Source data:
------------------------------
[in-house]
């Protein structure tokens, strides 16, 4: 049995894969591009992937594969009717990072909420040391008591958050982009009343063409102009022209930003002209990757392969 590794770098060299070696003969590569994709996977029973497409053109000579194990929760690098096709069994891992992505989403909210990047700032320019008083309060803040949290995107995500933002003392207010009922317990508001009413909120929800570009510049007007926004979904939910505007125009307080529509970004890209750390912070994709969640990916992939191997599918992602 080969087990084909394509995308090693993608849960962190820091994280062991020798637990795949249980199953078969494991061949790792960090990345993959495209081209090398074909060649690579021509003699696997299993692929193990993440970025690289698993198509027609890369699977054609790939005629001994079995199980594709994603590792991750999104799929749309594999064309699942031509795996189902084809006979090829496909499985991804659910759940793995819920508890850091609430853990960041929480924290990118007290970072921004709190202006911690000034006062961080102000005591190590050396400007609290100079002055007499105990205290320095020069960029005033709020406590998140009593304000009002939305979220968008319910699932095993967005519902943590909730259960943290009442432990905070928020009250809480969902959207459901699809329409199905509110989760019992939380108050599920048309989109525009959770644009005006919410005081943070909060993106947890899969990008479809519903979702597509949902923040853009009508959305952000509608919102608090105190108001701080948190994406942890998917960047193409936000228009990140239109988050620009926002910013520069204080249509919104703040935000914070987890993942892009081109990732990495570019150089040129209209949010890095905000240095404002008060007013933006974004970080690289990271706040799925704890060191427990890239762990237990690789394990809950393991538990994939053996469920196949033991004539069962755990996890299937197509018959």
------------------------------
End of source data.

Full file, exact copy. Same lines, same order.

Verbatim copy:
[in-house]
């Protein structure tokens, strides 16, 4: 049995894969591009992937594969009717990072909420040391008591958050982009009343063409102009022209930003002209990757392969 590794770098060299070696003969590569994709996977029973497409053109000579194990929760690098096709069994891992992505989403909210990047700032320019008083309060803040949290995107995500933002003392207010009922317990508001009413909120929800570009510049007007926004979904939910505007125009307080529509970004890209750390912070994709969640990916992939191997599918992602 080969087990084909394509995308090693993608849960962190820091994280062991020798637990795949249980199953078969494991061949790792960090990345993959495209081209090398074909060649690579021509003699696997299993692929193990993440970025690289698993198509027609890369699977054609790939005629001994079995199980594709994603590792991750999104799929749309594999064309699942031509795996189902084809006979090829496909499985991804659910759940793995819920508890850091609430853990960041929480924290990118007290970072921004709190202006911690000034006062961080102000005591190590050396400007609290100079002055007499105990205290320095020069960029005033709020406590998140009593304000009002939305979220968008319910699932095993967005519902943590909730259960943290009442432990905070928020009250809480969902959207459901699809329409199905509110989760019992939380108050599920048309989109525009959770644009005006919410005081943070909060993106947890899969990008479809519903979702597509949902923040853009009508959305952000509608919102608090105190108001701080948190994406942890998917960047193409936000228009990140239109988050620009926002910013520069204080249509919104703040935000914070987890993942892009081109990732990495570019150089040129209209949010890095905000240095404002008060007013933006974004970080690289990271706040799925704890060191427990890239762990237990690789394990809950393991538990994939053996469920196949033991004539069962755990996890299937197509018959």